I didn’t know what hit me. Exhaustion? How much of it was my fault—not trusting God enough, not letting go enough? I didn’t know. But I do know that sometimes we are called to stand up against wrong. To fight against injustice. To defend the defenseless. To advocate for the powerless. That’s where I found myself, right alongside my husband. And he was experiencing profound stress also, just somewhat differently than I.
So one day—my darkest day—I just wanted to lie down and die—just so I could rest. Was I suicidal? No. But I really didn’t want to live another day either. I was beyond tired and I didn’t want to talk to or be with another soul.
“No. I don’t want to see anyone. I don’t want to talk. I don’t want—no, I can’t bear—to hear one more person give me advice about things they don’t know. I don’t want to hear how I just need to trust God more. I don’t want to hear how God is going to make everything okay in the end.”
Okay. I want to come up and just be with you. We don’t have to do anything. We don’t have to talk. We can walk the trails and if you want to talk that’s okay and I’ll just listen. I promise I won’t give you any advice. And, because I have a big mouth, if I start to, just tell me to shut up and I promise I will. I just want to be with you. I’ll be there in a half hour.
I cried and couldn’t stop. Was it possible to have a friend so dear that they would drop their very full life just walk with you and be with you in silence—standing by you when words would be so insufficient? Was it possible to have a friend love you so much that they would come and walk miles of trails and hear you pour out your heart struggle—your fears, your tears, your anger, your doubts—and measure their few words so prayerfully that they were like expensive perfume poured from an alabaster jar on tired, dusty, and cracked body, mind, and soul?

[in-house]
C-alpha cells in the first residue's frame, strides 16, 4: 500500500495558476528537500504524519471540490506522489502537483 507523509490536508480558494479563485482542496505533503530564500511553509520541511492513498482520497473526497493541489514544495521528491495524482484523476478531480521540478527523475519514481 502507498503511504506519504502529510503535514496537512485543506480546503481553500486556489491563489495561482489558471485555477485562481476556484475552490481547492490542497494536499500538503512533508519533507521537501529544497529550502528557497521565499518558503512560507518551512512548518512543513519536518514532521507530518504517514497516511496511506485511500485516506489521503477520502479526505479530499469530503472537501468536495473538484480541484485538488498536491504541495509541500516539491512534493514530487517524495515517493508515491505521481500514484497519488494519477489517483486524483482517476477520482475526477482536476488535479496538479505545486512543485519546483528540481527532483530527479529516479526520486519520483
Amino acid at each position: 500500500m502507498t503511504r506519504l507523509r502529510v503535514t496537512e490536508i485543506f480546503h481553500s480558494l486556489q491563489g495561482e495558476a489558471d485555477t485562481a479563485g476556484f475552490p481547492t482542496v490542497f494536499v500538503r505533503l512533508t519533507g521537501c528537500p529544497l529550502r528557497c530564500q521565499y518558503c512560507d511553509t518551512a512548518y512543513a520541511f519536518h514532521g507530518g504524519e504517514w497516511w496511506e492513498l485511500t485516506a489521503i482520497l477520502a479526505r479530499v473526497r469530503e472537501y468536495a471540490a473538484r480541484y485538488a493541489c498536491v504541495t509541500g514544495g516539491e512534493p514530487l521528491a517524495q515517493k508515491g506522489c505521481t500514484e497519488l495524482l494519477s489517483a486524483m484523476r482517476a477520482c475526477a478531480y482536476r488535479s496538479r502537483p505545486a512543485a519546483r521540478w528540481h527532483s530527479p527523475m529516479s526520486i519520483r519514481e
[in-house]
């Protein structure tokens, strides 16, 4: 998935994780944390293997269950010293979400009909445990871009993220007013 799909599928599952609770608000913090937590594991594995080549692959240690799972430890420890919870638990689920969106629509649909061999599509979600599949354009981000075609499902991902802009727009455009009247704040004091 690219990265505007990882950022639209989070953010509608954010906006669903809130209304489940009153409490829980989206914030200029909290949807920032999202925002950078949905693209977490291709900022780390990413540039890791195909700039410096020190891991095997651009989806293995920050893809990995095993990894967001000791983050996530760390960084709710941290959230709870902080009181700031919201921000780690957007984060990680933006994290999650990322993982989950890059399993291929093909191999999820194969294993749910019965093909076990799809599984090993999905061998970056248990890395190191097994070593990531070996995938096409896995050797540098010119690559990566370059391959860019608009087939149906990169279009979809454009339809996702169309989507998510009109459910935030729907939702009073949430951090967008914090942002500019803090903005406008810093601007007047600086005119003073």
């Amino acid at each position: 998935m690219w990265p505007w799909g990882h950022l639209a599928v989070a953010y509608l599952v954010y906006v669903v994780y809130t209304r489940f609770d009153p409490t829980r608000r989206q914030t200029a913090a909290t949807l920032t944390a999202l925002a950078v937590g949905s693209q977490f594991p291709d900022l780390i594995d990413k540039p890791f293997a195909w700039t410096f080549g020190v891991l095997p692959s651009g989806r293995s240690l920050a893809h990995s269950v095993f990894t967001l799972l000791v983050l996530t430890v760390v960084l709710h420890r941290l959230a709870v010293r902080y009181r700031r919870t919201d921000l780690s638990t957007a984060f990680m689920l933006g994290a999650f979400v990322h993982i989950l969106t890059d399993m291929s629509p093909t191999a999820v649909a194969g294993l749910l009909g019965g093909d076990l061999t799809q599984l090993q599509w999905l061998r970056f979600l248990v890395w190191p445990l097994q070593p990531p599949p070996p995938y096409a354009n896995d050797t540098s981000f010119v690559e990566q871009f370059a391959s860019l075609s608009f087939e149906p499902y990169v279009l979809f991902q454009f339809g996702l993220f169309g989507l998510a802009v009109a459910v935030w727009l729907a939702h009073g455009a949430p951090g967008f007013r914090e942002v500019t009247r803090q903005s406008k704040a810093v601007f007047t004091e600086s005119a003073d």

I felt it. I felt the incredible expense—the holy preciousness of love poured out that day. And only because I know this woman so well—I know her good intent—her humble recognition of how wrong she can be—her holy desire to love and serve—that’s why I let her into my darkest place.
She was Christ to me that day, washing my feet. And, like Peter with Jesus, I had tried so hard not to let her. I didn’t want anyone to see me—to really see me—in such a broken state. But I let her. I let God wash over me with her love and tender care and the holy aroma of alabaster jar perfume poured out and renewed me—restored me—made me ready to go back and serve.
I woke up early this morning to write the end of this piece. As I looked out the library doors, I saw a lifeless junco lying on the snow. She had hit the window wall hard. Poor thing.
I thought about just last summer. Yes, I had hit the wall of life hard. But by God’s grace, the wall wasn’t glass and I didn’t die from the crash. Stunned and hurting? Yes. Dead and lifeless? No. Just the opposite. Because of alabaster jar perfume poured, coming from a heart broken open to love—I felt strengthened and free to fly—restored and ready to serve, once again.
Postscript: This post highlights just one alabaster jar friend. What makes me among the richest women on earth is the fact that I have many alabaster jar friends. You know who you are. And my most abiding alabaster jar friend is my husband. Oh, the path we have walked together, often hobbling and leaning on each other for balance, but growing together through it all. And I know, because of your deep humility, you will not like me writing this for all to read but . . . oh well. Just had to say it anyway.
Gotta go find the Kleenex box . . . .